“I started seeing how some people used bamboo for all sorts of things,” said Reyes, adding that his study of Buddhism has helped him manage his anger and become more mindful of his actions.
“I started coming across Zen gardens, seeing how people meditate in these gardens. One thing led to another.”
Growth in America
Prebish said Buddhism began to really flourish in the United States in the 1970s in the wake of the “hippie” and “beatnik” movements, as some Christians felt their religion was not meeting their spiritual needs.
During that period, some Americans may have actually turned to Buddhism and meditation as a safe alterative to drugs.
“Some of them had had bad experiences, yet still wanted to do something that fulfilled their spiritual quest,” Prebish said. “To some degree, they saw it as cool.”
Buddhism first found its way onto the U.S. religious scene with Chinese and Japanese immigrants in the 19th century. It resurged during the Vietnam War era as Asian immigrants came to the United States.
Prebish said it’s hard to know exactly how many Buddhists live in this country, since there are so many different types of Buddhists, including those born into it, those who converted, and those who simply identify with Buddhism, such as Reyes.
But about 20 percent of Buddhists in the United States are not of Asian descent, which means there are more than 1 million American converts by Prebish’s estimates.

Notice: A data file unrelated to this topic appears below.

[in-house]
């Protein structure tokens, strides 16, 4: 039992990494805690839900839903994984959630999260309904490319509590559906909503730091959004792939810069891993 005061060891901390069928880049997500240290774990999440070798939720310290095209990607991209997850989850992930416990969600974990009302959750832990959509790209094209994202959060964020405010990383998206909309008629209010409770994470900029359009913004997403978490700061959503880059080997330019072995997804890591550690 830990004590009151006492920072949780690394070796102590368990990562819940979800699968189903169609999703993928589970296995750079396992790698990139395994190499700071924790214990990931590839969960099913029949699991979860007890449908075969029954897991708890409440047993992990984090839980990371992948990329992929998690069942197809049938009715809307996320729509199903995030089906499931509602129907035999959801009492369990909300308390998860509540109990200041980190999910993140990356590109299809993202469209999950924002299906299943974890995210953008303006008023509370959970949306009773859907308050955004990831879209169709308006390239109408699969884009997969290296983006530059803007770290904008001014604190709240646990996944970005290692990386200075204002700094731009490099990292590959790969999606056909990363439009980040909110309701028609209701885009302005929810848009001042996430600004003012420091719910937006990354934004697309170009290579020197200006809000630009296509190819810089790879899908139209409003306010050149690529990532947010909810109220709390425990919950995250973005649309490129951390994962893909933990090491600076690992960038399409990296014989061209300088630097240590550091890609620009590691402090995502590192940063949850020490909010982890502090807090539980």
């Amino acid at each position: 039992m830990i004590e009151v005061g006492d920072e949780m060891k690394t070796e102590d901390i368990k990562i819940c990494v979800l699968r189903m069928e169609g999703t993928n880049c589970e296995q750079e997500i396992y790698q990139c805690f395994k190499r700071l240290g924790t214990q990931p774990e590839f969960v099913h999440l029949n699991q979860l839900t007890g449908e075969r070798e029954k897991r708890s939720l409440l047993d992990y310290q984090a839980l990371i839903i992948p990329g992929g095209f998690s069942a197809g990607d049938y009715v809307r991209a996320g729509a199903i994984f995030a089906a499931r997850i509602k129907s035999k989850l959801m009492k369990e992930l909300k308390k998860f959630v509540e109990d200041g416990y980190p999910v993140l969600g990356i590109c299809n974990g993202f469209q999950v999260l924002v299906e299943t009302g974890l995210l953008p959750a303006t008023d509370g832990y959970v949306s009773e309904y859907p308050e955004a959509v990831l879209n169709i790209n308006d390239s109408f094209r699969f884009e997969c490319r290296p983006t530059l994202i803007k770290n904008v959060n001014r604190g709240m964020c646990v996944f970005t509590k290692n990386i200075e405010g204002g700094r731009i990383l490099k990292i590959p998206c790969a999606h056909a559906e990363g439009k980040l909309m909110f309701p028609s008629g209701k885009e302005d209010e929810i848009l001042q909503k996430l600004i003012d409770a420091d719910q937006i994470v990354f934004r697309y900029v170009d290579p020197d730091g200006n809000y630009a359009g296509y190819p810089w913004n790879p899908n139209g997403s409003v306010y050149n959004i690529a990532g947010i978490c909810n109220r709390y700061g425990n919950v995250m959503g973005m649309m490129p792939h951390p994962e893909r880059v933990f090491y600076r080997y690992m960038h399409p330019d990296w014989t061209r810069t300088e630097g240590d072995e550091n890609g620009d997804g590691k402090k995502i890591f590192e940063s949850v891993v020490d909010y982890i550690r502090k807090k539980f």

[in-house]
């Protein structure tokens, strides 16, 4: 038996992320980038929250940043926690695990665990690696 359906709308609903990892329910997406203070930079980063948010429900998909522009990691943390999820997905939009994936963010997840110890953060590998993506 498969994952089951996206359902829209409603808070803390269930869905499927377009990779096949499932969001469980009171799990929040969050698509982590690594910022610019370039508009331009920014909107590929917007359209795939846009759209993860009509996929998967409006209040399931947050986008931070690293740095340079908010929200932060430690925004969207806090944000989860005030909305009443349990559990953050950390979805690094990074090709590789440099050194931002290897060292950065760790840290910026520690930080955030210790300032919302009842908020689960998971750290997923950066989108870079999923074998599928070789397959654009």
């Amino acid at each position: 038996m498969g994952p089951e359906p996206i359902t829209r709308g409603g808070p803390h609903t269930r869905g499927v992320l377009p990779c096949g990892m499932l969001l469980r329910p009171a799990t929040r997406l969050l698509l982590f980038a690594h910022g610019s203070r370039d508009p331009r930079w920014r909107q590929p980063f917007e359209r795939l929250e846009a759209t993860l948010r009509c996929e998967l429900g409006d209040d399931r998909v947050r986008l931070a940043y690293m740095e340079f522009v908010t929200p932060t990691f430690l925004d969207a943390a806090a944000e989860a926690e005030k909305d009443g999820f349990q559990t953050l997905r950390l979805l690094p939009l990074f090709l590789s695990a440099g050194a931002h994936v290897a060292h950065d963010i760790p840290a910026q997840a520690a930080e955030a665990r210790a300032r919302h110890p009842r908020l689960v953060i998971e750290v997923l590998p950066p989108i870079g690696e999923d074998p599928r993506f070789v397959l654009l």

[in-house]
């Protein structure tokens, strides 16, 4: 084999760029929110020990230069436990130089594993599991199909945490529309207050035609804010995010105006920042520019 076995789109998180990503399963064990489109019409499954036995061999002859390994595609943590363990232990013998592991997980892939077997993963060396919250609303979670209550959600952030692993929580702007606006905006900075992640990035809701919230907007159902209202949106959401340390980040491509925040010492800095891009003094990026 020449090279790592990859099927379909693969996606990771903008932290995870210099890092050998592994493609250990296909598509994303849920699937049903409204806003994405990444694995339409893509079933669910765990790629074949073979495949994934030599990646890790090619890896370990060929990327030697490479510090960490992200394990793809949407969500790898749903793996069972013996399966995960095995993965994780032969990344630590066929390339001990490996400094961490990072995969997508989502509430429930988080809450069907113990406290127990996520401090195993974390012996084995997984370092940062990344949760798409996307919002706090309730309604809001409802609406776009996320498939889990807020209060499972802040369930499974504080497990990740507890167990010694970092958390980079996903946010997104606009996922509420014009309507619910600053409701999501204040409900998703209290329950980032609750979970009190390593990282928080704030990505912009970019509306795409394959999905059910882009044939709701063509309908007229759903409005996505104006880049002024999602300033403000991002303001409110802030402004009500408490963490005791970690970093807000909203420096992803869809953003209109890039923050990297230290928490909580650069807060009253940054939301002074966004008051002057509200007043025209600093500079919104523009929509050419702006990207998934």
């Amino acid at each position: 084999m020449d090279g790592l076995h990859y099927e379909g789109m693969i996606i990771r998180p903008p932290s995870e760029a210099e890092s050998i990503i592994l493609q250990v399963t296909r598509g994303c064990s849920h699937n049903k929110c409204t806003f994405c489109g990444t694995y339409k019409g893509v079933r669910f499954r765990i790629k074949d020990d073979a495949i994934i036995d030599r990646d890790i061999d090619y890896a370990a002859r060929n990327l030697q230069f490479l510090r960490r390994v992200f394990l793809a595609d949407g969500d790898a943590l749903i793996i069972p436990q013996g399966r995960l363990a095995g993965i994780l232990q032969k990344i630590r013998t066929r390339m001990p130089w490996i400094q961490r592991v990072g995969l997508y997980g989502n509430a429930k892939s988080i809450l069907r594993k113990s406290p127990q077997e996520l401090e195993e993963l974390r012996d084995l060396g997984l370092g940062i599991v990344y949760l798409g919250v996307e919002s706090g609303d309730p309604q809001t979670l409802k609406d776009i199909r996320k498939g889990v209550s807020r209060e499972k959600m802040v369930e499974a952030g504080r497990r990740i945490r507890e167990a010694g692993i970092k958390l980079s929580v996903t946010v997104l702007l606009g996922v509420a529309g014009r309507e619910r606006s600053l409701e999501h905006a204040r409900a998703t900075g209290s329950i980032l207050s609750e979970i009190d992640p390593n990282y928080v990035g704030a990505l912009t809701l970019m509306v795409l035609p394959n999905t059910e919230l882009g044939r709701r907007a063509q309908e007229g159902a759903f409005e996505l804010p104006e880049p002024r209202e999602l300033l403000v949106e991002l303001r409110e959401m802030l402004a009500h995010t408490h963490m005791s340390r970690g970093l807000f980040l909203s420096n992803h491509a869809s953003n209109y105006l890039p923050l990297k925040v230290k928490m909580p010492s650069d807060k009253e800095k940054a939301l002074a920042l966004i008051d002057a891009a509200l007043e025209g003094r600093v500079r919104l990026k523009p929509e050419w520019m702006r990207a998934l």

Abner Burnett, a Mission lawyer, has taken his commitment to Buddhism further than some, actually studying at a Buddhist school in Colorado and going through a process called “taking refuge,” or asserting a religious vow.
In large, metropolitan areas, Buddhism is more widespread than here on the border.
In Austin, for example, there are 24 Buddhist organizations and at least six temples, Dinsmore said.
While small groups of American Buddhists meet regularly in Brownsville and Harlingen, there are seemingly no such organizations or temples in the Upper Valley, though.
“It’s a challenge,” Burnett said of living in area with few Buddhists. “I’d like to be closer to a group with similar ties.”
Since there is a dearth of Buddhist groups in the Valley, he keeps in touch with an instructor via phone, e-mail and the occasional meeting.
Burnett said his choice of religions has raised some questions among friends and acquaintances in the Valley, a predominantly Catholic area where Buddhists are far from the norm.
“If I go to trial, I think twice before I’d say I’m a Buddhist, because it involves too much explanation,” said Burnett, a lawyer. He recalled applying for a travel visa to visit Mexico. “The customs people were a little surprised when I announced I was a Buddhist.”
Reyes said friends have confused Buddhism with Islam.
And he’s found hostility in some family members, who have tried to avoid looking at a Buddha statue he owns.
“I realize it’s something a little different from what they’ve been brought up with,” Reyes said.
“I get a lot of snickering, a lot of jokes. It doesn’t bother me at all.”
For more information about Buddhist meetings in Brownsville, visit http://ordinarymindbrownsville.blogspot.com.